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Family Garden Program Provides Safe Space For Growing Food

One way to eat more healthy food is to grow your own veggies. The non-profit Huerto de la Familia helps low-income Latino families in Eugene and Springfield.

Zarate: “So, welcome to the garden. This is our largest of all of our 6 locations. This one has around 40 families in it.”
Marissa Zarate leads a tour of Churchill Garden in Eugene.
Zarate:  “Buenas Dias!”
Zarate is the Executive Director of Huerto de la Familia, in English, Family Garden. The organization runs the community garden program serving families in Eugene and Springfield. Zarate says the idea is to create a welcoming place for people to grow organic food in their own garden plots.
Zarate: “Our focus is Latino families. There’s a really specific reason for that which is that if you look at statistics the poverty rate for Latinos in Oregon is 28%. And for Caucasian Oregonians, it’s 14%. So it’s double for Latinos.”
Zarate says Huerto offers assistance with seeds and gardening advice for its members so they can be successful in growing their own food.

Credit Rachael McDonald

Catalina Angeles and her family have been with Huerto for more than 5 years. She says having their garden plot has helped her family eat healthy. Her 7 year old daughter has grown up with the garden.

Gardening is relaxing. After spending a half an hour or one hour there I feel so good.

Angeles: “She started to be at the garden when she was 2 years old. So now she knows a lot of plant’s names and she eats very well.”
Angeles says her daughter is willing to eat more veggies because she helped grow them.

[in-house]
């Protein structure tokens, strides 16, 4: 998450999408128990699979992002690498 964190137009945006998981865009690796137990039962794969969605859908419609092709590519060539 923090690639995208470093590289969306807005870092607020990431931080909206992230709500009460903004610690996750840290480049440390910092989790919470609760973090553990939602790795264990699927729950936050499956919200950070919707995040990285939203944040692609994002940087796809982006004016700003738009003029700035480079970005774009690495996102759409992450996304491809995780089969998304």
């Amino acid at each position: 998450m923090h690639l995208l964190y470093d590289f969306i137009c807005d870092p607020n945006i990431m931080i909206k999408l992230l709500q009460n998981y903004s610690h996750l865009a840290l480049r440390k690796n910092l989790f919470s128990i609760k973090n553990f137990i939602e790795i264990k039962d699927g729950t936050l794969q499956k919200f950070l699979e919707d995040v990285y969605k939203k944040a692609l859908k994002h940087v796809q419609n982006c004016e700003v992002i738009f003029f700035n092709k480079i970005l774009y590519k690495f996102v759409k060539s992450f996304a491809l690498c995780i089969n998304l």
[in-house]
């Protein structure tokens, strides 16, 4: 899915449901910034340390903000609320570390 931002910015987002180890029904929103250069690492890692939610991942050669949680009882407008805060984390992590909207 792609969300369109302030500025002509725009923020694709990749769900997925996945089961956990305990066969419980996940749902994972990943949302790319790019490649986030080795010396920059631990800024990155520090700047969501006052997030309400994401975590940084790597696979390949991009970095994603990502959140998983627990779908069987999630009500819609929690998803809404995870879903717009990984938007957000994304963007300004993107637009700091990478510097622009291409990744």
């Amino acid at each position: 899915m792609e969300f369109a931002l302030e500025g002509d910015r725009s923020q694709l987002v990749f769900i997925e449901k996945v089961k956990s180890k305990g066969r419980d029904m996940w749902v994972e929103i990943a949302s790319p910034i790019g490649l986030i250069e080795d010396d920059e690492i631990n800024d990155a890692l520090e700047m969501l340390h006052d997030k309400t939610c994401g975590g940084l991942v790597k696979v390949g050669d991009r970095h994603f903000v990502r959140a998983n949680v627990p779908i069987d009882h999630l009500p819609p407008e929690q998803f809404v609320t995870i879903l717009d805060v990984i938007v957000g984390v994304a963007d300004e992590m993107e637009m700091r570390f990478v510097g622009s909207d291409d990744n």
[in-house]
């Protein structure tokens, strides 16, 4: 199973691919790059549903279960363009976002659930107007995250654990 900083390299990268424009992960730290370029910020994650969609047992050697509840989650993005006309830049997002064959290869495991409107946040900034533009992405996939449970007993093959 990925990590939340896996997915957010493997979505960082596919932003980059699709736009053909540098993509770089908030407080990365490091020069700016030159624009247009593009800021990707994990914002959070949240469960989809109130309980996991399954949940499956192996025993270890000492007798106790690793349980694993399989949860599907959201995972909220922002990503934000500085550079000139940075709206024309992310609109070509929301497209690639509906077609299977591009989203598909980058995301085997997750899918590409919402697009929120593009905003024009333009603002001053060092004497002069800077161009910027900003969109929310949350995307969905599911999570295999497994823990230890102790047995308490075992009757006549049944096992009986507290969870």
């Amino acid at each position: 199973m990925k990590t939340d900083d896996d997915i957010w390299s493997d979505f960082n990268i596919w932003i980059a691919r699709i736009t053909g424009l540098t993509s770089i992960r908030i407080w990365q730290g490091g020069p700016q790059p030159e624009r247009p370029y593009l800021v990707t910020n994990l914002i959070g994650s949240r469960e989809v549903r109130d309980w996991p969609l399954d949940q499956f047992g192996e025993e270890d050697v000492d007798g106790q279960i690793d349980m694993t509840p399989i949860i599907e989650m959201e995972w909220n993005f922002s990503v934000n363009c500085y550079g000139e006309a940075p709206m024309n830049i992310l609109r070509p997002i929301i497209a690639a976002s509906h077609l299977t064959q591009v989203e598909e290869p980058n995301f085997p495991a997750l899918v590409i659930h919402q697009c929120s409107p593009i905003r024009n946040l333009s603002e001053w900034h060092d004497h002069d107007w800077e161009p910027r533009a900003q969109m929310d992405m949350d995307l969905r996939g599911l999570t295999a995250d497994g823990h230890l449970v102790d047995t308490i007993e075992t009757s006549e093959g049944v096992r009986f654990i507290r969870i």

Angeles: “Sometimes she says, oh I don’t want to eat the salad and I tell her, but it’s from your garden and she says, oh, oh, okay then I will eat it!”
Angeles says she finds it very affordable to grow her own organic food instead of purchasing it.
Angeles: “Absolutely, it’s cheaper to eat organic if you grow it. And it’s very easy. It’s super easy. It’s not that difficult.”

Credit Rachael McDonald

Angeles grew up in Mexico City. She says she didn’t know anything about gardening until she joined Huerto. She likes to grow things like chili peppers, tomatoes, tomatillos… even kale.
Huerto’s Marissa Zarate says there are challenges for Latino immigrants seeking community in Eugene and Springfield.

Credit Rachael McDonald

Zarate: “Families here, a lot of them here might have a language barrier that may prevent or intimidate them from participating with other community opportunities. So this is a space where they can come and meet other families that they can connect culturally but also new families from the community.”
Zarate says in the political climate that’s become more hostile toward Latinos since President Trump was elected, there’s more uncertainty for immigrants. She says Huerto has become more active in the community to organize and educate people about their rights.
Zarate: “We can’t just be on the defense. We can’t just be fighting back when there’s racist acts happening in the community or threats to the immigrant community. We need to support the pro-active and wonderful things that are happening to create safe spaces already and show that those spaces are important to all of us here.”
Zarate says the gardens are a safe space. Catalina Angeles agrees. She says working in her garden plot has become something restorative.
Angeles: “Gardening is relaxing. After spending a half an hour or one hour there I feel so good. I feel good to be here. With time it becomes addictive. I want to go to my garden!”
Huerto continues to grow. Zarate says there’s a waiting list for its garden plots. The non-profit is now creating a new garden in partnership with the Bethel school district.


Copyright 2017 KLCC.

Rachael McDonald is KLCC’s host for All Things Considered on weekday afternoons. She also is the editor of the KLCC Extra, the daily digital newspaper. Rachael has a BA in English from the University of Oregon. She started out in public radio as a newsroom volunteer at KLCC in 2000.
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